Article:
St. George Island - July 2016

I walked the long sandy pathway up towards the boardwalk, shuffling and shifting until my feet hit the steady surface of the boards.  A few steps in and I felt an ache in the bottom of my right foot.  I stopped and looked at it, expecting to see a sand spur.  Nothing.  I took a few more steps, the ache intensifying with each step on the firm surface.  I hobbled the rest of the way up to the house, trying not to put pressure on it.   

My whole gait was off because of the pain.  

Once inside, I examined it more closely and there, barely visible to my naked eyes, a tiny splinter.  Nearly impossible to see, and even more improbable, it seemed, to remove - which I did, eventually.  And then marveled at its actual size, or rather, lack thereof...   

How could something so tiny affect my whole ability to move my entire body?

Yea.  Life's like that sometimes.

Just as the splinter had pricked my foot, the thought of it suddenly pricked my heart.

How many splinters were lodged there, in my heart, still?

Invisible, yet immobilizing.  

How long had it been since I'd prayed the words of the Psalmist, asking God to "search me and know my heart, to test me and know my anxious thoughts" and to "see if there is any offensive way in me"; to see if there are any splinters, hidden there, invisible to my eyes, yet affecting my every step.  

Search me, O God, and know my heart!
Try me and know my thoughts!
And see if there is any offensive way in me, 
and lead me in the way everlasting.  
Psalm 139:23-24

How long had it been?

Too long.  I knew.

Because, let's face it, sometimes we'd rather ignore the planks in our own feet - and our eyes - and our hearts.  It's why Jesus asked, "And why worry about a speck in your friend's eye when you have a log in your own?" (Matthew 7:3).  His questions are always rhetorical, you know.  He, of course, knew why.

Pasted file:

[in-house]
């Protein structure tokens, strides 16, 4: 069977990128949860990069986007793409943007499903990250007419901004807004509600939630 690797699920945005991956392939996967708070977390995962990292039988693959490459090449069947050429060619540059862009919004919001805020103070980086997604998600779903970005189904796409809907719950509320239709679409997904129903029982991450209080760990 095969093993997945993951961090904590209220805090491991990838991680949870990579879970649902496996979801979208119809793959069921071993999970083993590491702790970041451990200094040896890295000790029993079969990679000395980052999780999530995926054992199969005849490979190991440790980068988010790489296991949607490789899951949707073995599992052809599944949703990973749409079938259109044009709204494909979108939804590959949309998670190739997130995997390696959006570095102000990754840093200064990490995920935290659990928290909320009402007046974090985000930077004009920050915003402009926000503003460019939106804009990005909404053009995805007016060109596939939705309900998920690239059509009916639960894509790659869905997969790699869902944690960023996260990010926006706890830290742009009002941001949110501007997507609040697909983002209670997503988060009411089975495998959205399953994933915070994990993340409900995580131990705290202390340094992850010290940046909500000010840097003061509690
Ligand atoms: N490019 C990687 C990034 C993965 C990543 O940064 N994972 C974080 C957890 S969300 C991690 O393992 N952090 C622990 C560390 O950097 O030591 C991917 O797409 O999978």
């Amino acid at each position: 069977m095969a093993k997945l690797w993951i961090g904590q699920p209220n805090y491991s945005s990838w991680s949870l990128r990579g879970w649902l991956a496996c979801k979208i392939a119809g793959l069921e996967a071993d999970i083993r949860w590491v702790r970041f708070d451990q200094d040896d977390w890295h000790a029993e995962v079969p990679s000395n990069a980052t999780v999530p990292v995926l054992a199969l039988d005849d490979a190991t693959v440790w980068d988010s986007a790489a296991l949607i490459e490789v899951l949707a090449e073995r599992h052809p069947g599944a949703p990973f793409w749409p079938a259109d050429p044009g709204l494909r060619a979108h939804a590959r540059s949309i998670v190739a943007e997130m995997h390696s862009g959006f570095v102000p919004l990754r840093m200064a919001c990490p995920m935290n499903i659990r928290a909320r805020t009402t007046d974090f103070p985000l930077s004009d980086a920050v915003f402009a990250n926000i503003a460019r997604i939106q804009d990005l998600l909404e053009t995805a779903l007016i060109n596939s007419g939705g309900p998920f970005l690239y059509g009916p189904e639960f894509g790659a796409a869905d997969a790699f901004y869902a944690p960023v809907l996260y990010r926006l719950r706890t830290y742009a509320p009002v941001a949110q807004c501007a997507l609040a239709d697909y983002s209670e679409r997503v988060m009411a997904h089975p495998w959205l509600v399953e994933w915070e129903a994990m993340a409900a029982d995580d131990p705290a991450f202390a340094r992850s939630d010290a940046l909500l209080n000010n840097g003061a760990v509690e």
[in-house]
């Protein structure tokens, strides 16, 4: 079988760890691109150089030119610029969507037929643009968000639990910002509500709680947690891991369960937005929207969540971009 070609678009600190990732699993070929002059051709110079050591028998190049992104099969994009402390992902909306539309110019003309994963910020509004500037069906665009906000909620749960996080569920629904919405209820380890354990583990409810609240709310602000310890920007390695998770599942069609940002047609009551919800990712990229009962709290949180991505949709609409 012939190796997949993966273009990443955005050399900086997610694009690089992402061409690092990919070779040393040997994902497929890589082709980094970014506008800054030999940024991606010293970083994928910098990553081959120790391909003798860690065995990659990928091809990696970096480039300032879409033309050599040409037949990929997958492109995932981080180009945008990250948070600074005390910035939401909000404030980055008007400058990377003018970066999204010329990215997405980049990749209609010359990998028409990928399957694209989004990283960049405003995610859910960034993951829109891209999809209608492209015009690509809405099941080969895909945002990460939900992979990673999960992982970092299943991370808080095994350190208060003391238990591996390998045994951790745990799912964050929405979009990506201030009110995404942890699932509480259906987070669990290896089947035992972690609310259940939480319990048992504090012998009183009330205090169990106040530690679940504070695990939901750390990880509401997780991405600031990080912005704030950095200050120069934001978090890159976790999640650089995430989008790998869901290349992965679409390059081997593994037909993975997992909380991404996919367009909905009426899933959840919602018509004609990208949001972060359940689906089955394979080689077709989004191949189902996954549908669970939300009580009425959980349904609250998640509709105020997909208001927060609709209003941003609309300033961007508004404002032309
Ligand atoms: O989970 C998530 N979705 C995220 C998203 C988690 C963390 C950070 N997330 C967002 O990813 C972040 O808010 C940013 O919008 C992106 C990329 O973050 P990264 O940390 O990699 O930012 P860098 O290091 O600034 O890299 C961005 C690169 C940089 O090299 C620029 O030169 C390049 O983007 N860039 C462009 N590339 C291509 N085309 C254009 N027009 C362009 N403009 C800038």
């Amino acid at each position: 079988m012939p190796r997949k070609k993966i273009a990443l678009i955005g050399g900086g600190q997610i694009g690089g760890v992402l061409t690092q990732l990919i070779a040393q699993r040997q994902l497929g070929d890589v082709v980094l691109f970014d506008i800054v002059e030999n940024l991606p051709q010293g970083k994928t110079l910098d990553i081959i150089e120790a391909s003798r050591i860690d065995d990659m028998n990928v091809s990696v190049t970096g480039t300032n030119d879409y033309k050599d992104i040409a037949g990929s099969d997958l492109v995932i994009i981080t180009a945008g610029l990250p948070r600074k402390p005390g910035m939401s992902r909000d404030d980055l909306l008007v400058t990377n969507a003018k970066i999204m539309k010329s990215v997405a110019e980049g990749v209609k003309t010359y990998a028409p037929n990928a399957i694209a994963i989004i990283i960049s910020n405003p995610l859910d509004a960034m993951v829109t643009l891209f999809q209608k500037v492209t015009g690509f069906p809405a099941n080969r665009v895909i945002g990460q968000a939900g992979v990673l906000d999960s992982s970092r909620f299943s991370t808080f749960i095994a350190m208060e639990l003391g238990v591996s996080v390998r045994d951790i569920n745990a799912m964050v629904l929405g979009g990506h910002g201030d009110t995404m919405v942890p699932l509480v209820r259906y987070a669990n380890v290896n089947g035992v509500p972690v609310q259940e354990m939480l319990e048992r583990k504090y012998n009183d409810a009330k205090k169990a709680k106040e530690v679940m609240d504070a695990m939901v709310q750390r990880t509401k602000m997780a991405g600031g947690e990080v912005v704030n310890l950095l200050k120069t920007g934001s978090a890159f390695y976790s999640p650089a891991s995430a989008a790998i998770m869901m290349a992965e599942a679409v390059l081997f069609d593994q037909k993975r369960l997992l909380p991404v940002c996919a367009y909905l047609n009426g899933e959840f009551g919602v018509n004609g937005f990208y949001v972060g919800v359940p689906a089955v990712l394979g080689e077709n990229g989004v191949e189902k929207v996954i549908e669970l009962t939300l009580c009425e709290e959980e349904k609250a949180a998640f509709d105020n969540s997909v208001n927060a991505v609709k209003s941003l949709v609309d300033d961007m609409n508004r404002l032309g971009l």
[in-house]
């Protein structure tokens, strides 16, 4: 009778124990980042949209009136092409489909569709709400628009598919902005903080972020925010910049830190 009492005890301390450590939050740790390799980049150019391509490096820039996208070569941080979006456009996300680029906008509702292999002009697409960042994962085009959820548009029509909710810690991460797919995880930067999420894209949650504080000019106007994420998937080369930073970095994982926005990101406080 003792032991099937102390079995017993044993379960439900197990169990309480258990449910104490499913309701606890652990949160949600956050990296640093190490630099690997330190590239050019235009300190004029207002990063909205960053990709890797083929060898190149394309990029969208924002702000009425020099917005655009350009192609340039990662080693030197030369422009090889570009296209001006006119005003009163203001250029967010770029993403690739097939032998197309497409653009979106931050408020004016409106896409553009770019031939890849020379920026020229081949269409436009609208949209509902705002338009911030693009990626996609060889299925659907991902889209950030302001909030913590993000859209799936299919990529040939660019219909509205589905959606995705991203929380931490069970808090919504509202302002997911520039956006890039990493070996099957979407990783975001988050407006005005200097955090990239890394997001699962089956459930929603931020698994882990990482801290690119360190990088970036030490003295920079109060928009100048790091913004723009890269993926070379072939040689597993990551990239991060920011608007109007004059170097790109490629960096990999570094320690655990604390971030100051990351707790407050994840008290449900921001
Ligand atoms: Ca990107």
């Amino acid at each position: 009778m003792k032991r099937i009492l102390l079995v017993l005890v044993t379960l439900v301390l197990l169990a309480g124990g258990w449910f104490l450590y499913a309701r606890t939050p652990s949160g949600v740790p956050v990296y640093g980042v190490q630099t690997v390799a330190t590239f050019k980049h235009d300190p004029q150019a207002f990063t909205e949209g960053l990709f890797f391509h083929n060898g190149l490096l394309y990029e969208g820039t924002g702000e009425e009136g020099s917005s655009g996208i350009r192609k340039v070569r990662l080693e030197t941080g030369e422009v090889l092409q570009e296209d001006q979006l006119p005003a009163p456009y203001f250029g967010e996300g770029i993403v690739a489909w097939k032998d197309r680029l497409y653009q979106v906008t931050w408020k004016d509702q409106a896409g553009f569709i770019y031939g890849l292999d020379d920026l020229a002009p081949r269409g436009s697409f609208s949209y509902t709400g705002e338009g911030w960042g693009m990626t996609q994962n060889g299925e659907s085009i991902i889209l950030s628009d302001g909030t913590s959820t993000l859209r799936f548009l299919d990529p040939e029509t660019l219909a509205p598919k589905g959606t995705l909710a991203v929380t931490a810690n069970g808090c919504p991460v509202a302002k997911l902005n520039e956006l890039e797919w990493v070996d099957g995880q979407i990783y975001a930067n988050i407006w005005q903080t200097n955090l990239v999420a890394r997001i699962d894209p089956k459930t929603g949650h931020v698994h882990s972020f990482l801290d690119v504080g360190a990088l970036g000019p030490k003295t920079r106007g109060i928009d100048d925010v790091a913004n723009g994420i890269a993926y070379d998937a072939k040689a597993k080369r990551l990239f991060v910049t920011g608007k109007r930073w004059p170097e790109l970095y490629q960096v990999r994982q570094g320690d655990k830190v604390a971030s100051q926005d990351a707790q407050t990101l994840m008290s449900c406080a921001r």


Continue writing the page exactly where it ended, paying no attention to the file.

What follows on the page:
He knew it was the nature of things, of us - we flawed human things - to sometimes feel more comfortable with our own hurting than healing, our own handicaps instead of wholeness.  And sometimes, if not always, it's easier for us to see and acknowledge and point out those specks and splinters of others.  And a few days turns into to weeks and then months and we're all covered up, our very faith splintering apart.  Until it's too much and we say, "Search me, O God".  Because he's the ultimate splinter remover, you know.  It's, like, His expertise.  

It's part of what Nadia Bolz-Weber refers to as our jagged edges: "My experience is God grabs ahold of those jagged edges of my humanity and just continually keeps saving me from myself, over and over again."  

And that's my experience, too.  This constant and consistent rescuing, this saving me from myself.

My past is evidence that I'm bent towards destruction, and the Gospel - as I've experienced it - is evidence that Christ is bent towards saving us from it - from ourselves.

Over and over again.  

That is the theme that has never stopped ringing in my ears, or in my soul:  His faithfulness.

Even in the midst of my splinters or when my faith is splintering.

He's always grabbing ahold of these jagged edges and pulling me back in, always rescuing, always redeeming.

Your grace abounds in deepest waters
Your sovereign hand
Will be my guide
Where feet may fail and fear surrounds me
You've never failed and You won't start now

And I will call upon Your name
Keep my eyes above the waves
My soul will rest in Your embrace
I am Yours and You are mine
Hillsong, Oceans 


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